Healthy bones play a critical role in active senior living, and many older adults believe that taking vitamin D supplements is the best way to prevent conditions such as osteoporosis. While the nutrient undoubtedly offers benefits, a new study published in the Lancet suggests that when it comes to seniors who are already healthy, taking vitamin D supplements may not be necessary.
The results come after an extensive analysis of more than 20 previously conducted studies encompassing 4,000 older adults. Researchers found that there was no substantial change in bone density for seniors who took supplements over the course of two years. The findings suggest that older adults who are generally healthy, active and don't require long-term care can maintain their bone health through more natural means - vitamin D-rich foods, regular exercise and plenty of sunlight.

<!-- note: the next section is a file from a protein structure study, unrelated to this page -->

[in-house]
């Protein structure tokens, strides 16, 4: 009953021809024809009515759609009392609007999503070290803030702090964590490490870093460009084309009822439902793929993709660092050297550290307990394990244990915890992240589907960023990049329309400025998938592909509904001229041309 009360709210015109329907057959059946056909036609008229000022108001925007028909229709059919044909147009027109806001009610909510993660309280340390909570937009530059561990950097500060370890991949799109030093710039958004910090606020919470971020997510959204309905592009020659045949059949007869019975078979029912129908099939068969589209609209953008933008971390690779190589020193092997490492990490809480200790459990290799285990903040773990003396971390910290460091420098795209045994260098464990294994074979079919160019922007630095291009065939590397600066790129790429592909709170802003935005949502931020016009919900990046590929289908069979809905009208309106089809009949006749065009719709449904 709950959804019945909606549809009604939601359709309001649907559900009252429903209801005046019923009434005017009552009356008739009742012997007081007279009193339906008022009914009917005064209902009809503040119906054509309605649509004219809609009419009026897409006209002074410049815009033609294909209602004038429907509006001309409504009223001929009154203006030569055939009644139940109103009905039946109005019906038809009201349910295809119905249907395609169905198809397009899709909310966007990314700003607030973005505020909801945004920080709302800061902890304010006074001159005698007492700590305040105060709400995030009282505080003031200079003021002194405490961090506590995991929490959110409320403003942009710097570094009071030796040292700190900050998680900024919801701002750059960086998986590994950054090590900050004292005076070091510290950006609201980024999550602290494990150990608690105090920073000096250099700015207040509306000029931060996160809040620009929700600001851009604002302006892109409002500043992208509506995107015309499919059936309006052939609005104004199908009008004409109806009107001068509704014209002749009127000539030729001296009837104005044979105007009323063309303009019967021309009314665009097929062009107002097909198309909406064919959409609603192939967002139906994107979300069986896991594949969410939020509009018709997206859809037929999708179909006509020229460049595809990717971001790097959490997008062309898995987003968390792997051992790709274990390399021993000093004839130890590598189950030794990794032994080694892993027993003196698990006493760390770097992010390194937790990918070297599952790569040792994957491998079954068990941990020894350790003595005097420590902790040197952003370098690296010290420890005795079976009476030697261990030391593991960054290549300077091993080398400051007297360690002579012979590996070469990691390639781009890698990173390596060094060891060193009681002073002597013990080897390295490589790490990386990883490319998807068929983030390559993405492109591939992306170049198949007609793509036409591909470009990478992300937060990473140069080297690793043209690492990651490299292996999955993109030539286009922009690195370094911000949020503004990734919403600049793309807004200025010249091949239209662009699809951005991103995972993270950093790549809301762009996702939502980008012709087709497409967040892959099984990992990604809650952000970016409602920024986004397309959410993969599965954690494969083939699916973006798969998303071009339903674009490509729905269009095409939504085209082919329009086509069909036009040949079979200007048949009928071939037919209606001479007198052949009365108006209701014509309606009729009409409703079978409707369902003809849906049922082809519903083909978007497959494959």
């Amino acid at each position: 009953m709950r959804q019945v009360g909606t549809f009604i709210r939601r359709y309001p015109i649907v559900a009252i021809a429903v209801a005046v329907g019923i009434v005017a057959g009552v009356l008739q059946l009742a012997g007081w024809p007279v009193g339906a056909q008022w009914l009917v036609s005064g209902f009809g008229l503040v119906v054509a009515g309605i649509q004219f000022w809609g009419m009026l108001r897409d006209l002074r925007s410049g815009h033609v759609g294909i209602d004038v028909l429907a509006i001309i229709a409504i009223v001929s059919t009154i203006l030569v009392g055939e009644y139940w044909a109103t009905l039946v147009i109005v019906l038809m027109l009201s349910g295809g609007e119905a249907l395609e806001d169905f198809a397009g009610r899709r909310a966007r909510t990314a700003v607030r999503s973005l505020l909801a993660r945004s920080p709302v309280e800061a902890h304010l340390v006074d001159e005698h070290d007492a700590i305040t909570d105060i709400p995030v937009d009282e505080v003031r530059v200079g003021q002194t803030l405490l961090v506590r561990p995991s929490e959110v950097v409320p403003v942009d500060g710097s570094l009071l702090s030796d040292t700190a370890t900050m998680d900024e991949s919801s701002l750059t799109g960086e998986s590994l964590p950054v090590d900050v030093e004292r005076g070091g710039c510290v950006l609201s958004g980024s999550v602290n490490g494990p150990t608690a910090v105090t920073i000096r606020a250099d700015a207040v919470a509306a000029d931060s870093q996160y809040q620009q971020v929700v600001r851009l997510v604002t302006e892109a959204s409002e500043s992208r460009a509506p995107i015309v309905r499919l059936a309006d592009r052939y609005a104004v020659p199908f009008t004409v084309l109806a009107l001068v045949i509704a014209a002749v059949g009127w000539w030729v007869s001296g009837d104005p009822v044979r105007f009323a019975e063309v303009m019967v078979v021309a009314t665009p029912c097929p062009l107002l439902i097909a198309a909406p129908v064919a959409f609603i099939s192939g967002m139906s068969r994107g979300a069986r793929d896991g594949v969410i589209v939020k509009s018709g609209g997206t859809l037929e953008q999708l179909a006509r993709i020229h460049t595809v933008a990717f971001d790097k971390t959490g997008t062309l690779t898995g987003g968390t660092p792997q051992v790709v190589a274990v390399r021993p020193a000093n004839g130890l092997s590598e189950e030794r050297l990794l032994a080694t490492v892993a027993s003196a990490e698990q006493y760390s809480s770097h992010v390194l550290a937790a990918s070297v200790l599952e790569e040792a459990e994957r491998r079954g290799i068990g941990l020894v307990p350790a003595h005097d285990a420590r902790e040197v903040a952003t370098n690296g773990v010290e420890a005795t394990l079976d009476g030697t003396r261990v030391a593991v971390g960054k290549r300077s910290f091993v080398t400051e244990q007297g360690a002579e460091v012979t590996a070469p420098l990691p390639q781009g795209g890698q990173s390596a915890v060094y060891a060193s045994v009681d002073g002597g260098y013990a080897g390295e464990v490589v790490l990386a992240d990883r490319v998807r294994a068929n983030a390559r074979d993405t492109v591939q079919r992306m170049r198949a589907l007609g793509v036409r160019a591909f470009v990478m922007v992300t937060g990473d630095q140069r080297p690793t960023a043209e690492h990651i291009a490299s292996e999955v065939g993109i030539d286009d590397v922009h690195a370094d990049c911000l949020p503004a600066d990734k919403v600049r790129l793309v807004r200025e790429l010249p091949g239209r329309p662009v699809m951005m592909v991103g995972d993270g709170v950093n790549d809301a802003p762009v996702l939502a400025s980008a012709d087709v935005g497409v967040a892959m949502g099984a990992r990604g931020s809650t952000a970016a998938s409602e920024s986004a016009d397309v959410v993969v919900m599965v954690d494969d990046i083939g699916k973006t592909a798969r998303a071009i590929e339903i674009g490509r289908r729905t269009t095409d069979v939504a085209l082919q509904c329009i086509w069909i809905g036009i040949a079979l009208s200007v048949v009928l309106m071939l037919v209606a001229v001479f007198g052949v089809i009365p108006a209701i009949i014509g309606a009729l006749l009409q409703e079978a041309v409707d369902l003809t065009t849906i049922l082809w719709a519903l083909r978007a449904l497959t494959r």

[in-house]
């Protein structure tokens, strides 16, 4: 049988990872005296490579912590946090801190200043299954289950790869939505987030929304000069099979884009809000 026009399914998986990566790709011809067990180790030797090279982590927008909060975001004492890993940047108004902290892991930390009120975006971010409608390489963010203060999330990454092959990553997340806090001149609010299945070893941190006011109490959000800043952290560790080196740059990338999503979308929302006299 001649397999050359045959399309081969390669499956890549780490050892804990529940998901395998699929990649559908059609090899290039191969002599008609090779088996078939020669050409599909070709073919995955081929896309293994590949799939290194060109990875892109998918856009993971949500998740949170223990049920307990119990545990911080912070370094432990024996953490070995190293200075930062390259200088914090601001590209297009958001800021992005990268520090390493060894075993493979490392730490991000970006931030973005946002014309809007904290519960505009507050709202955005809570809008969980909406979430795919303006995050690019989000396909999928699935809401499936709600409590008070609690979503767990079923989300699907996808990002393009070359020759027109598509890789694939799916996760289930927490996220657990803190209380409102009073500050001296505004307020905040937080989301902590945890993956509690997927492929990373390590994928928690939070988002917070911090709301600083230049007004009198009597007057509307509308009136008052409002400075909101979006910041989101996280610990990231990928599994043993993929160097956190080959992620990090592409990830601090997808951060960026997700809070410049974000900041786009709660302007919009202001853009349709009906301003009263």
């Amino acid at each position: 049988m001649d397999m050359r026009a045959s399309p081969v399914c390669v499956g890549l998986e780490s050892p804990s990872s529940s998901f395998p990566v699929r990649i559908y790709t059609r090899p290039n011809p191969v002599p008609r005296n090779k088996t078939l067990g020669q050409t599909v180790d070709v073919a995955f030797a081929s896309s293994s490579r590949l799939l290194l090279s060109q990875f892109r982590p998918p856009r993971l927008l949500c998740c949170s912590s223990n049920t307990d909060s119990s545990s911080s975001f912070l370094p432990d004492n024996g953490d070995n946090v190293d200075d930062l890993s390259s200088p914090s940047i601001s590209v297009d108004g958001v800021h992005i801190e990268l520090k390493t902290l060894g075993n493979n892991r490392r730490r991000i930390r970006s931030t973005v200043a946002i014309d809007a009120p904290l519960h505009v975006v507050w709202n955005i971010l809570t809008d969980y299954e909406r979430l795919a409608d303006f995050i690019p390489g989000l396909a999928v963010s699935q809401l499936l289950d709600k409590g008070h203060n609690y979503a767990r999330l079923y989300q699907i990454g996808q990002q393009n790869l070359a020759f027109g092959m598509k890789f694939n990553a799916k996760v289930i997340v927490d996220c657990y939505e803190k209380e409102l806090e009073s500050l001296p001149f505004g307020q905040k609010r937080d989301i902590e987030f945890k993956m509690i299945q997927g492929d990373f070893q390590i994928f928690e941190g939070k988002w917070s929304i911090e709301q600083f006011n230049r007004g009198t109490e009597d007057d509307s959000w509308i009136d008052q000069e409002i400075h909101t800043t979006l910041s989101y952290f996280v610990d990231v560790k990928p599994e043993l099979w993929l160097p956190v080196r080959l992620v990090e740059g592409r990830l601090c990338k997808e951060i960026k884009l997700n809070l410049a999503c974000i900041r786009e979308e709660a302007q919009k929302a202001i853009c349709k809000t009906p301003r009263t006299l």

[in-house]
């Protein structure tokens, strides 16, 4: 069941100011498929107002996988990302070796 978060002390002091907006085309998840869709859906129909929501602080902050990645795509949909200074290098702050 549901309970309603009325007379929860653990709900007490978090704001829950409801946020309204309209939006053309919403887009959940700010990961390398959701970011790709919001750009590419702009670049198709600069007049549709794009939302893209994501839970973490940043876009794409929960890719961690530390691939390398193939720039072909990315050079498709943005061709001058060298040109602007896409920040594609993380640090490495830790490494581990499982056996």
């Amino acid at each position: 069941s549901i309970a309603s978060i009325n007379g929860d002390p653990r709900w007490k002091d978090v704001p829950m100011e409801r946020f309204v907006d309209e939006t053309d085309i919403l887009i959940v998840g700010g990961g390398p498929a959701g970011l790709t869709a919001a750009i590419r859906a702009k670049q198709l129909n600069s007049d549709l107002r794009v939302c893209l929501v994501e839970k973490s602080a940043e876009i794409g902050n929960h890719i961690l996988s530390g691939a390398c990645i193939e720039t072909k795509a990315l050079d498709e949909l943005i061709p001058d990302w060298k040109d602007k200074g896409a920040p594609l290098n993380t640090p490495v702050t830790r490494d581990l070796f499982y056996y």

"Most healthy adults do not need vitamin D supplements," said study leader Ian Reid
The study certainly does not discount the important role that vitamin D plays in healthy aging, and there are many ways for older adults to add the vital nutrient to their diet other than through supplements. According to the Office of Dietary Supplements, a division of the National Institutes of Health, many popular fish including salmon, tuna, and mackerel contain high levels of vitamin D. Additionally, milk is often fortified with the nutrient, as are cereal and orange juice—all good options for older adults. Dark leafy green vegetables that are high in calcium, such as broccoli and spinach, can increase the positive benefits of vitamin D.
Many paths to healthy bones
What you eat is not the only factor tied to bone health, and there are many proactive steps seniors can take, according to the Cleveland Clinic. Most notably, seniors should think about beginning a regimen of weight-bearing exercise if they are not already doing so. Everything from tennis and pickleball to walking and dancing can help maintain healthy bones, experts say. Seniors should also consider getting their bone mineral density tested, which can help measure the risk of osteoporosis and fractures and encourage patients to take appropriate preventative measures, the Clinic notes.